Thursday, August 11, 2016

And the reason it doesn't cross the line

is that we erased that line a long, long time ago.

Remember when scenes of police violence would trigger outrage?  Bloody Sunday in Selma, Alabama.  Bull Connor, who JFK said did more for civil rights than any other individual in the country?

And now we have police shootings in Ferguson that leave a black man on his back in the streets for hours, or a man shot trying to help his autistic charge return to the house where his charge lives, or the black child shot for playing with a toy gun, and the outrage is....against the outrage?

We've pegged our outrage meters.  So when Trump says:

If she gets to pick her judges ― nothing you can do, folks.  Although, the Second Amendment people. Maybe there is. I don’t know.
We've heard it before:

Republican Senate candidate Sharron Angle stirred up a small scandal in 2010 when she said Americans might consider “Second Amendment remedies” to control an unchecked Congress. But Angle was only stating concretely what most Americans now appear to believe abstractly: A 2013 Rasmussen poll found that 65 percent of Americans believe “the purpose of the Second Amendment to ensure that people are able to protect themselves from tyranny.”

... Before winning a Senate seat in 2014, Iowa Republican Joni Ernst described her belief in “the right to defend myself and my family—whether it’s from an intruder, or whether it’s from the government, should they decide that my rights are no longer important.” In his 2014 book God, Guns, Grits, and Gravy, former Arkansas governor and frequent Republican presidential candidate Mike Huckabee seemed to endorse an actual “revolution” against “Big Government’s overreach.” During his presidential campaign, Ben Carson described the Second Amendment as a defense against “tyranny,” insisting that it was ratified to “make sure” that “the government remains constrained.”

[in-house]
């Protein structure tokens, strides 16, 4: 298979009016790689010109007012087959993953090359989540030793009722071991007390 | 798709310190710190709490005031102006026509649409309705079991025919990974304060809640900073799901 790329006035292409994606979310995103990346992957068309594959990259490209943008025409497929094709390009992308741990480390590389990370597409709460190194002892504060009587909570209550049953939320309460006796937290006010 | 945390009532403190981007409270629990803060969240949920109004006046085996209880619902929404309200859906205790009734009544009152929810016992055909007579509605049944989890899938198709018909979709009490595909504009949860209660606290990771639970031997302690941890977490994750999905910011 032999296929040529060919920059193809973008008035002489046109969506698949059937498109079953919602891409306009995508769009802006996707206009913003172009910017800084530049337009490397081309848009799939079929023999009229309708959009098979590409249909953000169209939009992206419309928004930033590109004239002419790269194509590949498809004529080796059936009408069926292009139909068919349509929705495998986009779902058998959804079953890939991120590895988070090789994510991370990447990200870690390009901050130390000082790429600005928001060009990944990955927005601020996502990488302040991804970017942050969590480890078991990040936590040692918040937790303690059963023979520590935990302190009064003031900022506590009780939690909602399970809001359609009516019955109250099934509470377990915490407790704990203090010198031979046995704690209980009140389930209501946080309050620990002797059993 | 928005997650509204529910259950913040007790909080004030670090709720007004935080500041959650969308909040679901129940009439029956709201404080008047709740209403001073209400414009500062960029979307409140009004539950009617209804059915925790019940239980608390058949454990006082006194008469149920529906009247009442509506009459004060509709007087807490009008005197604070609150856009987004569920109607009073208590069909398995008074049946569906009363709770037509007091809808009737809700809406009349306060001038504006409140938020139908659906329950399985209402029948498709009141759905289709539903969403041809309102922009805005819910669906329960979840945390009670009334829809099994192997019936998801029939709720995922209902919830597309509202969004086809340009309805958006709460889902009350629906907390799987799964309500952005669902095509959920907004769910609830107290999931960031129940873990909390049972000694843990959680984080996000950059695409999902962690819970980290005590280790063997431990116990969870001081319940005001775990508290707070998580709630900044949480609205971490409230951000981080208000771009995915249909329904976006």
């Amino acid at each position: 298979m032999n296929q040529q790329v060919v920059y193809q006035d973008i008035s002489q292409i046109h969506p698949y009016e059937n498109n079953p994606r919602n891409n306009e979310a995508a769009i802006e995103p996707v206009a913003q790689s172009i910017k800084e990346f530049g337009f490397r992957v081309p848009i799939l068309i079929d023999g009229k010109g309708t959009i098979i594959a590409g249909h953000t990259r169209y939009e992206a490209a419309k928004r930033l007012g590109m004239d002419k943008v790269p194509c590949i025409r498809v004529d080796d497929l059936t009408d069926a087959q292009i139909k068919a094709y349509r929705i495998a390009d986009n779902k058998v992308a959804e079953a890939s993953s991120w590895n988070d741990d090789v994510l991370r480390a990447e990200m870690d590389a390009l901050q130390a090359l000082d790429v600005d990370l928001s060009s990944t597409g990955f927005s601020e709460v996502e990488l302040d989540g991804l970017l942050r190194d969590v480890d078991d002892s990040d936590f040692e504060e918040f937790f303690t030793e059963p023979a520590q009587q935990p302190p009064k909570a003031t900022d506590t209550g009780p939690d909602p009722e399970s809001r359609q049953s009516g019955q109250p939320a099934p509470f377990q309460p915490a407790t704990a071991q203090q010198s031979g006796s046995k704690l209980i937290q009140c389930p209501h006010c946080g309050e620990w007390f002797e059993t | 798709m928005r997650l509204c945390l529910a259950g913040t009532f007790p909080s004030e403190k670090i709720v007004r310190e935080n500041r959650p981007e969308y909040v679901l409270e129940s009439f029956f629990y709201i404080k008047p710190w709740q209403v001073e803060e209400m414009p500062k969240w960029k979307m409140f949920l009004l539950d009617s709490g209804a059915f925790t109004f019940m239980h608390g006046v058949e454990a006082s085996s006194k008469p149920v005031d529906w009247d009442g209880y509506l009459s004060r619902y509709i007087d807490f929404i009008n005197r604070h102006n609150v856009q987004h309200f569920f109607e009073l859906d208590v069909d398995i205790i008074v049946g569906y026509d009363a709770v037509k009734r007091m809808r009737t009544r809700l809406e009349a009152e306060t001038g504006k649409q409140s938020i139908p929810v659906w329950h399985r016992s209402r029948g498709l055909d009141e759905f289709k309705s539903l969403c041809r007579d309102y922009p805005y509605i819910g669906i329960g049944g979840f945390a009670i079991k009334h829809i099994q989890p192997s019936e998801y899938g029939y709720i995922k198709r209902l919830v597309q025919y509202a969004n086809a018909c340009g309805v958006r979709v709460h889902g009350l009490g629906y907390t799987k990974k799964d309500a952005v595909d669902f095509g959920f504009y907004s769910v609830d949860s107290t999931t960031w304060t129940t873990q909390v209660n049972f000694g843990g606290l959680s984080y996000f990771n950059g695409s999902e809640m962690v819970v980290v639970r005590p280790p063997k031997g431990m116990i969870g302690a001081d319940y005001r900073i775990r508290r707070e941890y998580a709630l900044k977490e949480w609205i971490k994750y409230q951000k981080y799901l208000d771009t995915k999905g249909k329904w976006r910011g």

... interviewing a Nebraska Republican lawmaker in 2015, I was startled to hear him proclaim that the purpose of the Second Amendment was to allow an “armed population” to revolt against a democracy that “did not function well.” Echoing this sentiment in April, Texas Republican senator and failed presidential candidate Ted Cruz wrote to his supporters:

"The 2nd Amendment to the Constitution isn't for just protecting hunting rights, and it's not only to safeguard your right to target practice. It is a Constitutional right to protect your children, your family, your home, our lives, and to serve as the ultimate check against governmental tyranny—for the protection of liberty."

Cruz’s email carried the subject line: “2nd Amendment against tyranny.”* 
But it's not like anybody really means it; right?**

*Credit where it is due; Stern points out the purpose of the 2nd Amendment, per recent Supreme Court rulings, is to provide for a modicum of self-defense.  Cruz only turns that into a defense against "tyranny" in the last prepositional phrase of his sentence.

**And yes, Trump's statement delegitimizes American politics as surely as his complaints against the "rigged" electoral system (which the media exaggerated anyway, he now says; because apparently the system lets people without ID's vote), but then again, hasn't the GOP wind been blowing that way since Goldwater lost and LBJ told a joint session of Congress "We Shall Overcome"?  Maybe we should start thanking Trump for pointing out how naked the GOP really is.  It's about time they felt the cold.

1 comment:

  1. As a last resort, I suppose, one could actually consult the Constitution:

    "A well regulated Militia, being necessary to the security of a free State, the right of the people to keep and bear Arms, shall not be infringed."

    "Treason against the United States, shall consist only in levying War against them, or in adhering to their Enemies...."